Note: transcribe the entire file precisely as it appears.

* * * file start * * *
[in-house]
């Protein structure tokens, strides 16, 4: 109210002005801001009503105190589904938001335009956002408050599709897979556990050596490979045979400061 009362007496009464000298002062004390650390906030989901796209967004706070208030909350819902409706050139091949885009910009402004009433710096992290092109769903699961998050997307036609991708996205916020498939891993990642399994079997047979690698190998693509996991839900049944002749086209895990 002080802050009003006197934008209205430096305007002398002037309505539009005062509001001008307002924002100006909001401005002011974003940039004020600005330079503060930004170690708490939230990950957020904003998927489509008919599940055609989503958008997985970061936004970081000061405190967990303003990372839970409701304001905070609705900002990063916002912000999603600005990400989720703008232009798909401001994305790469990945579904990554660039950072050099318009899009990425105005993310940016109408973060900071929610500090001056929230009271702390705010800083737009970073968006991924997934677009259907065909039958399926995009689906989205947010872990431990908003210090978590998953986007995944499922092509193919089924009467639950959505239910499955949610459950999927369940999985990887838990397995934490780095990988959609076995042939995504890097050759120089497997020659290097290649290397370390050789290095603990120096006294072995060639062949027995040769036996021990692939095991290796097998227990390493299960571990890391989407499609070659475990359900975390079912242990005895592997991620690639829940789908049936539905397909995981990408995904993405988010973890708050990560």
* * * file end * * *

[in-house]
């Protein structure tokens, strides 16, 4: 109210002005801001009503105190589904938001335009956002408050599709897979556990050596490979045979400061 009362007496009464000298002062004390650390906030989901796209967004706070208030909350819902409706050139091949885009910009402004009433710096992290092109769903699961998050997307036609991708996205916020498939891993990642399994079997047979690698190998693509996991839900049944002749086209895990 002080802050009003006197934008209205430096305007002398002037309505539009005062509001001008307002924002100006909001401005002011974003940039004020600005330079503060930004170690708490939230990950957020904003998927489509008919599940055609989503958008997985970061936004970081000061405190967990303003990372839970409701304001905070609705900002990063916002912000999603600005990400989720703008232009798909401001994305790469990945579904990554660039950072050099318009899009990425105005993310940016109408973060900071929610500090001056929230009271702390705010800083737009970073968006991924997934677009259907065909039958399926995009689906989205947010872990431990908003210090978590998953986007995944499922092509193919089924009467639950959505239910499955949610459950999927369940999985990887838990397995934490780095990988959609076995042939995504890097050759120089497997020659290097290649290397370390050789290095603990120096006294072995060639062949027995040769036996021990692939095991290796097998227990390493299960571990890391989407499609070659475990359900975390079912242990005895592997991620690639829940789908049936539905397909995981990408995904993405988010973890708050990560």